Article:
4. At the kid’s game

In my case, it’s the kid’s cheerleading events, competitions or cheering at the football game. But the same applies whether your kid plays football, soccer, baseball or whatever. If you happen to be one of the coaches, then you have an opportunity to get to know the other volunteer coaches. If you’re a parent that stays on the sideline or in the stands with your hot chocolate, introduce yourself to the people you probably see every week. You could say something like, "You know I see you here every week. I’m Michael. Which child is yours? Nice to meet you. What type of work do you do when you’re not spending five hours at cheerleading?" And so on.

5. Your extracurricular activities

I spend time meeting and getting to know people while boxing at my gym and playing in my softball league. I think fantasy football leagues qualify. Some of the players in my softball league are accountants, financial advisors, attorneys, sales reps, business owners, mortgage brokers, realtors and various other occupations. In fact, one of my boxing partners is an international equity trader.

Over the years, I've become a client to those I got to know through my softball league. And I've helped enough of the players with their resumes and job searches. My leagues and activities have led to many friendships and a great community.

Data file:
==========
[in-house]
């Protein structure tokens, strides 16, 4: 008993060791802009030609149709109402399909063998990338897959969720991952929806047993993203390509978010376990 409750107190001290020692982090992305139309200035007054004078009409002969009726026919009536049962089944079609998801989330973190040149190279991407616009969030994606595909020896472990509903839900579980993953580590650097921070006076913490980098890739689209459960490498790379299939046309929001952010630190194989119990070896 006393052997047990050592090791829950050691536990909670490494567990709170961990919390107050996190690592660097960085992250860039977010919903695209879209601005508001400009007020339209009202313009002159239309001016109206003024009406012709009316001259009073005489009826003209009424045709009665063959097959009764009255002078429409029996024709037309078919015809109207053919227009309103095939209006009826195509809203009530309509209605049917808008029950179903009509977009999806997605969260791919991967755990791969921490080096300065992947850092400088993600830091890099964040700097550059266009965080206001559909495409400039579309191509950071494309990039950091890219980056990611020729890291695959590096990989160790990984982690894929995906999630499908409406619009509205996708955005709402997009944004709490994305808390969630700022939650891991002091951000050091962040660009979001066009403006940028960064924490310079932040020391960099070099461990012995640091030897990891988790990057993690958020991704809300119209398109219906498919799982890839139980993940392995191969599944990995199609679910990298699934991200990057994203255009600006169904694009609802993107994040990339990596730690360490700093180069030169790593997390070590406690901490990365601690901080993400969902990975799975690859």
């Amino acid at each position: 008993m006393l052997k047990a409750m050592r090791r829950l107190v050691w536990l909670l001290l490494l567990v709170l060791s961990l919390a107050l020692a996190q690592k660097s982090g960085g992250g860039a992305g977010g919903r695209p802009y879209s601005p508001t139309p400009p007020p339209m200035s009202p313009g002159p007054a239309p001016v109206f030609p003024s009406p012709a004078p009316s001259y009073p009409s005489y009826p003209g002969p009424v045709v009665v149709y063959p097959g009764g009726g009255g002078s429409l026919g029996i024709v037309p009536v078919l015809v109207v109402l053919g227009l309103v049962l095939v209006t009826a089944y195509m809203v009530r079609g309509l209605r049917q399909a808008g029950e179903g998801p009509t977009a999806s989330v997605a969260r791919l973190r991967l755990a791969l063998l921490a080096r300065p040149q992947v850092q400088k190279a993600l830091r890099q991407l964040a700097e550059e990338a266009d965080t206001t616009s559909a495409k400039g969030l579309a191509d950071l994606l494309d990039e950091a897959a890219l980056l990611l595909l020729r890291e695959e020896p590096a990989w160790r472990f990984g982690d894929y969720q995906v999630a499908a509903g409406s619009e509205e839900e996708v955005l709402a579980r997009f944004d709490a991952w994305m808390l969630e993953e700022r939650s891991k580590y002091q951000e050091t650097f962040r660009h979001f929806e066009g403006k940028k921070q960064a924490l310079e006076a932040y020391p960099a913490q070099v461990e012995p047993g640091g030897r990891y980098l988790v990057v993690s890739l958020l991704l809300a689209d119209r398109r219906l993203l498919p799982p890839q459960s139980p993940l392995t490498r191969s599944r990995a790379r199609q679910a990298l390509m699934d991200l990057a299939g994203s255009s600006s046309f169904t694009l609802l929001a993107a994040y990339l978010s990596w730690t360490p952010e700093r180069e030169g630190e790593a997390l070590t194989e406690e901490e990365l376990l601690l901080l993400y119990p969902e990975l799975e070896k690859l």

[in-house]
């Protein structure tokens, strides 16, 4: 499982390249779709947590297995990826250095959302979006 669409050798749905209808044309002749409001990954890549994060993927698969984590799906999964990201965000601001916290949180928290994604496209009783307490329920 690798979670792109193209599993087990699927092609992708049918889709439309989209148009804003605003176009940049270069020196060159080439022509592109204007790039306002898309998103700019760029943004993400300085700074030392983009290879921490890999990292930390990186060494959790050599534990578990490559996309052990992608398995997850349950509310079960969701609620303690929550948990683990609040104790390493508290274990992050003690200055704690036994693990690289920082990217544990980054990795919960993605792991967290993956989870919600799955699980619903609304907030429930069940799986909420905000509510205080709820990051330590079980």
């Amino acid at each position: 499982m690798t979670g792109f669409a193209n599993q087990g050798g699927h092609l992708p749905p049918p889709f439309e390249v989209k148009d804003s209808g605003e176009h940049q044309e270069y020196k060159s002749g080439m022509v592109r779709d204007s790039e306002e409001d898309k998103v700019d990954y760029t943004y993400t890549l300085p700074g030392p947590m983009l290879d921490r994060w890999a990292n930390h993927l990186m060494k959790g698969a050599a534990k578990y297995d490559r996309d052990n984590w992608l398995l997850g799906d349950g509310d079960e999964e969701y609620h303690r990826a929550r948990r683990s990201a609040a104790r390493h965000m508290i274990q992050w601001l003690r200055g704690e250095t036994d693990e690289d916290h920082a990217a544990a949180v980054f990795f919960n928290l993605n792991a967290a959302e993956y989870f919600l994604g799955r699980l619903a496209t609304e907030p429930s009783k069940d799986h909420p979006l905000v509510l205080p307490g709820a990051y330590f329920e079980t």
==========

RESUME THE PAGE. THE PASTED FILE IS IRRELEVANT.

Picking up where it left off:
6. With your clients, referral sources and advocates

Why not look to create more opportunities to spend time with those you do business with? Make it a point to set one day a month on the calendar to grab lunch, dinner, a drink, a ball game, jazz or whatever your thing is with a client, referral source, advocate, or even a true prospect. Every quarter, I have lunch with one of my favorite clients. It’s a standing date that involves sushi, conversations about our favorite television shows (we have a lot in common here), and other events in our lives. It’s a lot of fun. Not by design, we talk about business for about five minutes.

7. When the spirit moves you

There might be other times that you’re going along your merry way and you have the opportunity to start a dialogue, weigh in on someone's conversation or offer to help somebody out. Remember, if you don’t ask the question, the answer is always no. So always ask the question and be on the lookout for opportunities that may fall in your lap.

Please keep in mind that you don’t have to be a small talker, have the gift of gab or be an extrovert to talk to strangers. (By the way, Cowherd mentions mom’s advice about not talking to strangers is great advice until you turn about 15.) And you don’t have to be an extrovert to be more extroverted. Like with anything, the more you do it, the easier it becomes. Start practicing now. You have nothing to lose and everything to gain. Don’t save your small talk for the elevator.
Pages: 12
The views expressed here are those of the author and not necessarily those of ProducersWEB.
Reprinting or reposting this article without prior consent of Producersweb.com is strictly prohibited.
If you have questions, please visit our terms and conditions
Post Article